Bristol Motor Speedway to host 2020 NASCAR All-Star Race Reviewed by BJournal Admin on . Above: Sullivan County Mayor Richard Venable and Bristol, Tenn., Mayor Margaret Feierabend. Photos by Earl Neikirk, Courtesy Bristol Chamber of Commerce GM Jerr Above: Sullivan County Mayor Richard Venable and Bristol, Tenn., Mayor Margaret Feierabend. Photos by Earl Neikirk, Courtesy Bristol Chamber of Commerce GM Jerr Rating: 0
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Bristol Motor Speedway to host 2020 NASCAR All-Star Race

Bristol Motor Speedway to host 2020 NASCAR All-Star Race

Above: Sullivan County Mayor Richard Venable and Bristol, Tenn., Mayor Margaret Feierabend. Photos by Earl Neikirk, Courtesy Bristol Chamber of Commerce

GM Jerry Caldwell says track is ready to be under world’s microscope

by Scott Robertson

On July 15, Bristol Motor Speedway (BMS) will host what will likely be the most important event in its history. The irony is that from an attendance standpoint, it will be one of the smallest events the track has ever hosted. Yet though only 30,000 or so fans will be in the seats for the 2020 NASCAR All-Star Race, the world will be watching to see how, or if, a sporting event can be conducted safely with that many fans in attendance during the COVID-19 crisis.

When The Business Journal met with BMS Executive Vice President and General Manager Jerry Caldwell to discuss preparations for the race, evidence that BMS was taking the crisis seriously was conspicuous. The Bruton Smith Building was locked and virtually empty of staff, despite the pending event. A space that is usually a beehive of activity in the weeks leading up to a race was unsettlingly quiet. Outside empty staff offices were notices on the walls that meetings could only be held in conference rooms, because many offices had been too small for social distancing.

Instead of meeting Caldwell in his office, as we have always done in the past, we sat in the second-floor lobby, about ten feet apart. With the crisis playing such a large role in the day-to-day operations, Caldwell said BMS, and its parent company, Speedway Motorsports, felt safe hosting a 30,000-fan spectacle after having had lengthy discussions with public health officials at all levels.

Bristol Motor Speedway Executive Vice President and General Manager Jerry Caldwell, Bristol Chamber of Commerce President Beth Rhinehart.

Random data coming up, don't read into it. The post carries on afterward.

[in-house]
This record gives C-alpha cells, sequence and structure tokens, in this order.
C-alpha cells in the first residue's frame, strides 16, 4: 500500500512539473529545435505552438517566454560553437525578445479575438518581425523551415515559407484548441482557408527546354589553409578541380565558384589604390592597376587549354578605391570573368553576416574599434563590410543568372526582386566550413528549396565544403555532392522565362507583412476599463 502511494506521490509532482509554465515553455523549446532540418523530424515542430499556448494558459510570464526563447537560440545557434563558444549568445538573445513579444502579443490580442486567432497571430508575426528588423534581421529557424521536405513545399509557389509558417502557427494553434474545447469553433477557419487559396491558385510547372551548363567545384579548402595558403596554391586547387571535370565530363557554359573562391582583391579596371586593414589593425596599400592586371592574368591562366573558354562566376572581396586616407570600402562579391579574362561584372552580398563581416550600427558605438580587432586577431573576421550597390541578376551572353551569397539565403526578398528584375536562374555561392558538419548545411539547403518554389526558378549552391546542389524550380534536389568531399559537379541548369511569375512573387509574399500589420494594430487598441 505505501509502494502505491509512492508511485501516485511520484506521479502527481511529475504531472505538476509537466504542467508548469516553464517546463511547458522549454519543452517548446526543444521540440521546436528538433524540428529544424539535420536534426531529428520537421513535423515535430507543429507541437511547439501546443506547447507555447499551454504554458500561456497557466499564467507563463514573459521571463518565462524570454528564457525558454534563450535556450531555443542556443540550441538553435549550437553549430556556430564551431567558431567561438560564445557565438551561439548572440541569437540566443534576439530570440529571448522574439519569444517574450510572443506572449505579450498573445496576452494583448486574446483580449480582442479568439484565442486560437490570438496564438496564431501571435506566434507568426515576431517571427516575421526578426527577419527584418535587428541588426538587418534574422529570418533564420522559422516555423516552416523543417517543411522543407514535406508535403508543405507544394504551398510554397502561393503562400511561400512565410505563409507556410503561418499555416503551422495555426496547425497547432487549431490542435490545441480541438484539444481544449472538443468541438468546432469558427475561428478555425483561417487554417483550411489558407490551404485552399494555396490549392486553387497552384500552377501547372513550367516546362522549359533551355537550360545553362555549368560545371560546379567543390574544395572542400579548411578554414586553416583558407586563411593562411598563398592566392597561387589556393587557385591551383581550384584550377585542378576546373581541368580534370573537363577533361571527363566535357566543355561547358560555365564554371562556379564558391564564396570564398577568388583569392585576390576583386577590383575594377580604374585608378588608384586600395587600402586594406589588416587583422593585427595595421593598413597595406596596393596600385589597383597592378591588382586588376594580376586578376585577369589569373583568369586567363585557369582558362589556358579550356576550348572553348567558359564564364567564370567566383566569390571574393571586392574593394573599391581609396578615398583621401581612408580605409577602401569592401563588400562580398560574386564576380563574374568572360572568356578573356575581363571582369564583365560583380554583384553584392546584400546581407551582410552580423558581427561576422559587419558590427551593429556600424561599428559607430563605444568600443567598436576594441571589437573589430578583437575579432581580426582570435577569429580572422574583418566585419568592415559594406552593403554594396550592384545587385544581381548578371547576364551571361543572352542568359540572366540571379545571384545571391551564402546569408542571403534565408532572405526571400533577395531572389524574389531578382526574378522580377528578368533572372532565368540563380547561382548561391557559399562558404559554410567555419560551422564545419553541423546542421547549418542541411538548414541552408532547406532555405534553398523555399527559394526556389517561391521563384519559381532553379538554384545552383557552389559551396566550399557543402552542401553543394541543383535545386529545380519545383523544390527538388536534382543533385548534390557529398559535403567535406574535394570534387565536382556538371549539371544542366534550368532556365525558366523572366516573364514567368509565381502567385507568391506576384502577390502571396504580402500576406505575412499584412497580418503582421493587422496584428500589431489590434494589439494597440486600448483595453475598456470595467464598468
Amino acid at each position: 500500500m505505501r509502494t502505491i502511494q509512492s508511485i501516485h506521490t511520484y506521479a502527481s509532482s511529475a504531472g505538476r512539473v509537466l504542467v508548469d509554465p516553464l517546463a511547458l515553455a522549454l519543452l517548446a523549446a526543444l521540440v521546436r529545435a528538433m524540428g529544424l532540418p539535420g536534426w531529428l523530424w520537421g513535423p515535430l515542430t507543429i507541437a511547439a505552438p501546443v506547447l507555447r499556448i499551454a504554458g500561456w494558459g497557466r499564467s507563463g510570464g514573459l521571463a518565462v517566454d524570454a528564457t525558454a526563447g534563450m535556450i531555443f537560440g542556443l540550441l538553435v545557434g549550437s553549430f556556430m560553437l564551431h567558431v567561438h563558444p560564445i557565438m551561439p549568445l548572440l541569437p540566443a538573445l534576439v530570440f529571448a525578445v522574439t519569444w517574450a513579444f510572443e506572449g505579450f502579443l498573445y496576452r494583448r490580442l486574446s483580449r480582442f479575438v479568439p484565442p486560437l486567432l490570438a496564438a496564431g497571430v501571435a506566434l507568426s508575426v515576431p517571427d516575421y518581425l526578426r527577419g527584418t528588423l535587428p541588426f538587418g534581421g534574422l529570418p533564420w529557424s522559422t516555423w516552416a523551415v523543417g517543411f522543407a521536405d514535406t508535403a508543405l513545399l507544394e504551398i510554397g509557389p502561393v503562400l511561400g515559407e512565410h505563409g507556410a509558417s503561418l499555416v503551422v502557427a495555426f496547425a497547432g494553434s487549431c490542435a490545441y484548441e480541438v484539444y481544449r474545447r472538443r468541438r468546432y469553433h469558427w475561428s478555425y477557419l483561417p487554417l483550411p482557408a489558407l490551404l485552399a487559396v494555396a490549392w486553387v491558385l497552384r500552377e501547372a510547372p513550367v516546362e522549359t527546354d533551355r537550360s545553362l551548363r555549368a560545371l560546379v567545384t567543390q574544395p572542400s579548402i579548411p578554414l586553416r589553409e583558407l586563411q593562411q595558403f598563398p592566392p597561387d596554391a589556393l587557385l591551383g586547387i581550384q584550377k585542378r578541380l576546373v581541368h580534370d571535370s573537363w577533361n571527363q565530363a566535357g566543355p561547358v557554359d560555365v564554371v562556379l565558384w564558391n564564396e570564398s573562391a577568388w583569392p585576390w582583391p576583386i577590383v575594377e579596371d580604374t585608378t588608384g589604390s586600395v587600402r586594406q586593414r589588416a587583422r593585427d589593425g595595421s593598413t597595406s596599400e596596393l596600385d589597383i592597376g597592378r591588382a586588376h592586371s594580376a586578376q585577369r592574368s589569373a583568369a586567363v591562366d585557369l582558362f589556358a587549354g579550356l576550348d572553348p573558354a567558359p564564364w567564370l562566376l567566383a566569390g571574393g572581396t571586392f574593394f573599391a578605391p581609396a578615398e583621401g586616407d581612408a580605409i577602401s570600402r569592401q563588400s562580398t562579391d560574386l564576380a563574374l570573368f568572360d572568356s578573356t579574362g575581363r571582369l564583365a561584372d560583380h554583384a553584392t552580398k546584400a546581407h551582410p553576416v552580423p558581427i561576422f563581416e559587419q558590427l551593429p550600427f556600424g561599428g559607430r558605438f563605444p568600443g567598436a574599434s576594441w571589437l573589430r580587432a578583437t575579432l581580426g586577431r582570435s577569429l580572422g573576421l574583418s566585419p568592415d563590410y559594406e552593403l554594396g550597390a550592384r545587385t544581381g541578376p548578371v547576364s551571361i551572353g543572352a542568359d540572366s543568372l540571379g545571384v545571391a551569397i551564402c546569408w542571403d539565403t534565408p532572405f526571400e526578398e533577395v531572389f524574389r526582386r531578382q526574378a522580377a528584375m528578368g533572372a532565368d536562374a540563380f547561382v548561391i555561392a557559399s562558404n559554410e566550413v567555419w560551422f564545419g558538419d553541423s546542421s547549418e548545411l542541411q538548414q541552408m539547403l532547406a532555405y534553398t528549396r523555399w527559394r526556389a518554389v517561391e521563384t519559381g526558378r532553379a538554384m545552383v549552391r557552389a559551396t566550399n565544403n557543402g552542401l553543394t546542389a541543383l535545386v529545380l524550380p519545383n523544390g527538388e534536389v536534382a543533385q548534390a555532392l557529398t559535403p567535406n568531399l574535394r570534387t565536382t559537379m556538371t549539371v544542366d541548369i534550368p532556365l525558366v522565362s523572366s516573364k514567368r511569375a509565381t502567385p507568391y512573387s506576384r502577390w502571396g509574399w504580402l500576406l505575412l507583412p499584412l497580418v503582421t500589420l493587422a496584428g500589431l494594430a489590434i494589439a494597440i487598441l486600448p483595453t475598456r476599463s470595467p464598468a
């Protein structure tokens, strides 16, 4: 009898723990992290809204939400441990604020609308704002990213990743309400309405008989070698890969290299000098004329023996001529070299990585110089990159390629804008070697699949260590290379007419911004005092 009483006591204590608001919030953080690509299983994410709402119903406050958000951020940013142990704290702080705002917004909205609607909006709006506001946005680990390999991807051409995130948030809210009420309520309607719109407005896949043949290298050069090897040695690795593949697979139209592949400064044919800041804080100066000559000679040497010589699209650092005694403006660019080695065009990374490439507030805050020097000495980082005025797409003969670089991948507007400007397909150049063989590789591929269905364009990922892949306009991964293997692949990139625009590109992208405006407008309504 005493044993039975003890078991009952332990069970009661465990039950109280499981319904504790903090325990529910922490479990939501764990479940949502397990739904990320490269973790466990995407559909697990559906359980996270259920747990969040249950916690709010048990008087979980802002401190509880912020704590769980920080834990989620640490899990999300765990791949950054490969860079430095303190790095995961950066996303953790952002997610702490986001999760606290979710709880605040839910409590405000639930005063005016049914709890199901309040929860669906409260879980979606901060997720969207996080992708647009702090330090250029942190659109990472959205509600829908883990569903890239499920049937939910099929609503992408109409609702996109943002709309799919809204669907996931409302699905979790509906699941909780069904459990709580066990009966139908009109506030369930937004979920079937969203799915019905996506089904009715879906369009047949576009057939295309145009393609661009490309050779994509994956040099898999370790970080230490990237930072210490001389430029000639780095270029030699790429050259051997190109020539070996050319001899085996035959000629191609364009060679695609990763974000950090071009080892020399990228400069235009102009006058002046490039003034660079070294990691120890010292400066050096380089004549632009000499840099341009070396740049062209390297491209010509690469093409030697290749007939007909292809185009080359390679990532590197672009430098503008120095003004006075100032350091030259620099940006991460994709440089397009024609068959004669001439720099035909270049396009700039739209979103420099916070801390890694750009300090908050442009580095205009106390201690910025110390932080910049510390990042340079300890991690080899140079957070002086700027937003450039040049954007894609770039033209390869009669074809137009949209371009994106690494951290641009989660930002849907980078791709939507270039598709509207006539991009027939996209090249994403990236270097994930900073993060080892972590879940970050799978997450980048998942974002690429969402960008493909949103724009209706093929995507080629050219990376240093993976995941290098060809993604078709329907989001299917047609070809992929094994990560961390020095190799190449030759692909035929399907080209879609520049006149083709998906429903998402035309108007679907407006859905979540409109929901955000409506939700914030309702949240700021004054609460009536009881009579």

“I think the state and county and city officials were all extremely supportive,” Caldwell said. “They certainly had questions, as they should, and wanted to see plans and talk through the way we would do it in a safe way.

“One of the beauties of having a 156,000-seat facility is you can put 30,000 people in there,” Caldwell added. “You have plenty of space to social distance everyone.”

The ticketing process is unlike anything ever undertaken, Caldwell said. “We can make sure that we seat everyone safely, and our ticket office across Speedway Motorsports has done a great job of getting those orders in and making sure that we’re spacing parties out. However many people are in that party, we’re allowing for social distance for those that are around them.”

The ticketing process allowed for holders of season tickets for Bristol races to have first dibs on seats at the All-Star Race, followed by ticket-holders to other Speedway Motorsports events. Once those fans had a chance to purchase All-Star tickets, then the general public was offered the remaining seats in the pool of 30,000.

Sullivan County Mayor Richard Venable

Sullivan County Mayor Richard Venable said that while most of the sentiment among those who he’d spoken to about the event was positive, some locals expressed concern about inviting outside fans into an area of the country where the COVID-19 case count has been consistently low. “There have been some concerned individuals, of course,” Venable said. “But the health department has been working with the speedway, and we think everything is being done the right way.”